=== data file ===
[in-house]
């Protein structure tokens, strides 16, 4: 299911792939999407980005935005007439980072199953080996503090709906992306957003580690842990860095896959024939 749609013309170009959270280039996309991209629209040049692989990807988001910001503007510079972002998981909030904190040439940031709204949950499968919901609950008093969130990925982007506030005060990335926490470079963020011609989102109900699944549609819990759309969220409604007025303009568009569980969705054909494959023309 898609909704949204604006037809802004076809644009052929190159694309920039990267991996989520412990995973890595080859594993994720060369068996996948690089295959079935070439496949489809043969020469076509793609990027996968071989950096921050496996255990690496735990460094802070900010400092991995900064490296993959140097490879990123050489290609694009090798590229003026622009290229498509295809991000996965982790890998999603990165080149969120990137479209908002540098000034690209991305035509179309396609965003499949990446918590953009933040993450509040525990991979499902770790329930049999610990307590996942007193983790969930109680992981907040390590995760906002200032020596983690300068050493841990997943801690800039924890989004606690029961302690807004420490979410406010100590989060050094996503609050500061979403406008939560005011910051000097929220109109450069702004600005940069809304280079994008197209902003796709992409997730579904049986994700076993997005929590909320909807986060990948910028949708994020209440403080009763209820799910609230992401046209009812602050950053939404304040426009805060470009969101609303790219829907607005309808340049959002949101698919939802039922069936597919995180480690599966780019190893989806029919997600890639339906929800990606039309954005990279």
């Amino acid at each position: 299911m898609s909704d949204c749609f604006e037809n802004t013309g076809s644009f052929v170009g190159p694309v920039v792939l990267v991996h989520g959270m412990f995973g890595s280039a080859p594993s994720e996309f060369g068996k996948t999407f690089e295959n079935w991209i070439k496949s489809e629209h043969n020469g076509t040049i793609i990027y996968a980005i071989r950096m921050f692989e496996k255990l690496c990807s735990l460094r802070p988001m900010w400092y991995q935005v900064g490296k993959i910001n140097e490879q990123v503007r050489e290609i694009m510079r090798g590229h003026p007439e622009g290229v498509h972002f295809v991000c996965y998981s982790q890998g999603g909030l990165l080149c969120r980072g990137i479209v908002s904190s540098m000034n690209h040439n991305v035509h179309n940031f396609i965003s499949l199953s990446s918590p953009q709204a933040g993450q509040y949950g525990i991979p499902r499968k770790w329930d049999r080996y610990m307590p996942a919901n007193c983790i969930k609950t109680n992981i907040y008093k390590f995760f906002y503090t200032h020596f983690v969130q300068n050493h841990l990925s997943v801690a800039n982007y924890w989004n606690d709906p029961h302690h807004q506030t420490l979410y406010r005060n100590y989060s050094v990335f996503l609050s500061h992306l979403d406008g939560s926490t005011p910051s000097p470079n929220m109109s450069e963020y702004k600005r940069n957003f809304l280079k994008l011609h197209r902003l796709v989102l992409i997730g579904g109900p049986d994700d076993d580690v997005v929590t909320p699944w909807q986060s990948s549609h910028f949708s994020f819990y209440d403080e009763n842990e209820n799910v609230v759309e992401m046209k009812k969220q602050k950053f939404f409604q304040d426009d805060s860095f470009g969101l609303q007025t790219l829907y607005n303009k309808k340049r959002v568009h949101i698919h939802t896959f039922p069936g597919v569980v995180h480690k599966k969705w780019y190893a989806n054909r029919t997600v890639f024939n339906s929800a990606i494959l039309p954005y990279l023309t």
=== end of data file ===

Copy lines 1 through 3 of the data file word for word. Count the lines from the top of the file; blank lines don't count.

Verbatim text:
[in-house]
């Protein structure tokens, strides 16, 4: 299911792939999407980005935005007439980072199953080996503090709906992306957003580690842990860095896959024939 749609013309170009959270280039996309991209629209040049692989990807988001910001503007510079972002998981909030904190040439940031709204949950499968919901609950008093969130990925982007506030005060990335926490470079963020011609989102109900699944549609819990759309969220409604007025303009568009569980969705054909494959023309 898609909704949204604006037809802004076809644009052929190159694309920039990267991996989520412990995973890595080859594993994720060369068996996948690089295959079935070439496949489809043969020469076509793609990027996968071989950096921050496996255990690496735990460094802070900010400092991995900064490296993959140097490879990123050489290609694009090798590229003026622009290229498509295809991000996965982790890998999603990165080149969120990137479209908002540098000034690209991305035509179309396609965003499949990446918590953009933040993450509040525990991979499902770790329930049999610990307590996942007193983790969930109680992981907040390590995760906002200032020596983690300068050493841990997943801690800039924890989004606690029961302690807004420490979410406010100590989060050094996503609050500061979403406008939560005011910051000097929220109109450069702004600005940069809304280079994008197209902003796709992409997730579904049986994700076993997005929590909320909807986060990948910028949708994020209440403080009763209820799910609230992401046209009812602050950053939404304040426009805060470009969101609303790219829907607005309808340049959002949101698919939802039922069936597919995180480690599966780019190893989806029919997600890639339906929800990606039309954005990279």
């Amino acid at each position: 299911m898609s909704d949204c749609f604006e037809n802004t013309g076809s644009f052929v170009g190159p694309v920039v792939l990267v991996h989520g959270m412990f995973g890595s280039a080859p594993s994720e996309f060369g068996k996948t999407f690089e295959n079935w991209i070439k496949s489809e629209h043969n020469g076509t040049i793609i990027y996968a980005i071989r950096m921050f692989e496996k255990l690496c990807s735990l460094r802070p988001m900010w400092y991995q935005v900064g490296k993959i910001n140097e490879q990123v503007r050489e290609i694009m510079r090798g590229h003026p007439e622009g290229v498509h972002f295809v991000c996965y998981s982790q890998g999603g909030l990165l080149c969120r980072g990137i479209v908002s904190s540098m000034n690209h040439n991305v035509h179309n940031f396609i965003s499949l199953s990446s918590p953009q709204a933040g993450q509040y949950g525990i991979p499902r499968k770790w329930d049999r080996y610990m307590p996942a919901n007193c983790i969930k609950t109680n992981i907040y008093k390590f995760f906002y503090t200032h020596f983690v969130q300068n050493h841990l990925s997943v801690a800039n982007y924890w989004n606690d709906p029961h302690h807004q506030t420490l979410y406010r005060n100590y989060s050094v990335f996503l609050s500061h992306l979403d406008g939560s926490t005011p910051s000097p470079n929220m109109s450069e963020y702004k600005r940069n957003f809304l280079k994008l011609h197209r902003l796709v989102l992409i997730g579904g109900p049986d994700d076993d580690v997005v929590t909320p699944w909807q986060s990948s549609h910028f949708s994020f819990y209440d403080e009763n842990e209820n799910v609230v759309e992401m046209k009812k969220q602050k950053f939404f409604q304040d426009d805060s860095f470009g969101l609303q007025t790219l829907y607005n303009k309808k340049r959002v568009h949101i698919h939802t896959f039922p069936g597919v569980v995180h480690k599966k969705w780019y190893a989806n054909r029919t997600v890639f024939n339906s929800a990606i494959l039309p954005y990279l023309t």